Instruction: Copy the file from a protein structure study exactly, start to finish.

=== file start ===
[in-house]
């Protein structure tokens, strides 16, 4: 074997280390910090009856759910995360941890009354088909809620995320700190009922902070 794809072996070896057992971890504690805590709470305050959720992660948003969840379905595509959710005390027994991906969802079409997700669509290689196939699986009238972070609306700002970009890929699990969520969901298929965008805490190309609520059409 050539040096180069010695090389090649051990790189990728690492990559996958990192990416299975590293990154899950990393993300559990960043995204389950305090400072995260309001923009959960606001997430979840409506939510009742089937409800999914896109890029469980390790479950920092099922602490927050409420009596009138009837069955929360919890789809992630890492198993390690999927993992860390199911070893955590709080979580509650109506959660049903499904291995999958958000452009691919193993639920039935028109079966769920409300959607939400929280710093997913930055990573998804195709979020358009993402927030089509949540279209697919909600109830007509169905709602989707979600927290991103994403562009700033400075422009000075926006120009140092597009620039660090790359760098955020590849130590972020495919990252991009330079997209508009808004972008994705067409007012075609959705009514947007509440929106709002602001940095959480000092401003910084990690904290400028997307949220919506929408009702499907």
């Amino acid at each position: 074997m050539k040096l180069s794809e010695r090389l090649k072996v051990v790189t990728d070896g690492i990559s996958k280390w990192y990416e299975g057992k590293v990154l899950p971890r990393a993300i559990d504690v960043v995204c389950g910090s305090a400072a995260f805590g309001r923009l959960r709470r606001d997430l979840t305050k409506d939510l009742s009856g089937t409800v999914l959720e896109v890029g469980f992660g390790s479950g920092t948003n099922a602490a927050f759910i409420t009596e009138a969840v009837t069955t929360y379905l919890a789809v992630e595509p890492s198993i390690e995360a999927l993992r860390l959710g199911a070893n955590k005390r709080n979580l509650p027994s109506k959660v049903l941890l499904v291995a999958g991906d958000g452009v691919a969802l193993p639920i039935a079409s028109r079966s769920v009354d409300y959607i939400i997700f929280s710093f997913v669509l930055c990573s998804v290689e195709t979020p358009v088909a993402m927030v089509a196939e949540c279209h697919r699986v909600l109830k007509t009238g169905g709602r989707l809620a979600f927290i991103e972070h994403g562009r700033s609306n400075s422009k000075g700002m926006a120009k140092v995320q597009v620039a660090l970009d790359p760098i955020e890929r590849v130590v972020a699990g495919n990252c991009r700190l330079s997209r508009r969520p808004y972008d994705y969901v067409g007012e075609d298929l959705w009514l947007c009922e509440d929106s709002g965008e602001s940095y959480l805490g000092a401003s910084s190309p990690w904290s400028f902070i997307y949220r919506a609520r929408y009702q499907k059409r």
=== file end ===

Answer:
[in-house]
């Protein structure tokens, strides 16, 4: 074997280390910090009856759910995360941890009354088909809620995320700190009922902070 794809072996070896057992971890504690805590709470305050959720992660948003969840379905595509959710005390027994991906969802079409997700669509290689196939699986009238972070609306700002970009890929699990969520969901298929965008805490190309609520059409 050539040096180069010695090389090649051990790189990728690492990559996958990192990416299975590293990154899950990393993300559990960043995204389950305090400072995260309001923009959960606001997430979840409506939510009742089937409800999914896109890029469980390790479950920092099922602490927050409420009596009138009837069955929360919890789809992630890492198993390690999927993992860390199911070893955590709080979580509650109506959660049903499904291995999958958000452009691919193993639920039935028109079966769920409300959607939400929280710093997913930055990573998804195709979020358009993402927030089509949540279209697919909600109830007509169905709602989707979600927290991103994403562009700033400075422009000075926006120009140092597009620039660090790359760098955020590849130590972020495919990252991009330079997209508009808004972008994705067409007012075609959705009514947007509440929106709002602001940095959480000092401003910084990690904290400028997307949220919506929408009702499907």
């Amino acid at each position: 074997m050539k040096l180069s794809e010695r090389l090649k072996v051990v790189t990728d070896g690492i990559s996958k280390w990192y990416e299975g057992k590293v990154l899950p971890r990393a993300i559990d504690v960043v995204c389950g910090s305090a400072a995260f805590g309001r923009l959960r709470r606001d997430l979840t305050k409506d939510l009742s009856g089937t409800v999914l959720e896109v890029g469980f992660g390790s479950g920092t948003n099922a602490a927050f759910i409420t009596e009138a969840v009837t069955t929360y379905l919890a789809v992630e595509p890492s198993i390690e995360a999927l993992r860390l959710g199911a070893n955590k005390r709080n979580l509650p027994s109506k959660v049903l941890l499904v291995a999958g991906d958000g452009v691919a969802l193993p639920i039935a079409s028109r079966s769920v009354d409300y959607i939400i997700f929280s710093f997913v669509l930055c990573s998804v290689e195709t979020p358009v088909a993402m927030v089509a196939e949540c279209h697919r699986v909600l109830k007509t009238g169905g709602r989707l809620a979600f927290i991103e972070h994403g562009r700033s609306n400075s422009k000075g700002m926006a120009k140092v995320q597009v620039a660090l970009d790359p760098i955020e890929r590849v130590v972020a699990g495919n990252c991009r700190l330079s997209r508009r969520p808004y972008d994705y969901v067409g007012e075609d298929l959705w009514l947007c009922e509440d929106s709002g965008e602001s940095y959480l805490g000092a401003s910084s190309p990690w904290s400028f902070i997307y949220r919506a609520r929408y009702q499907k059409r």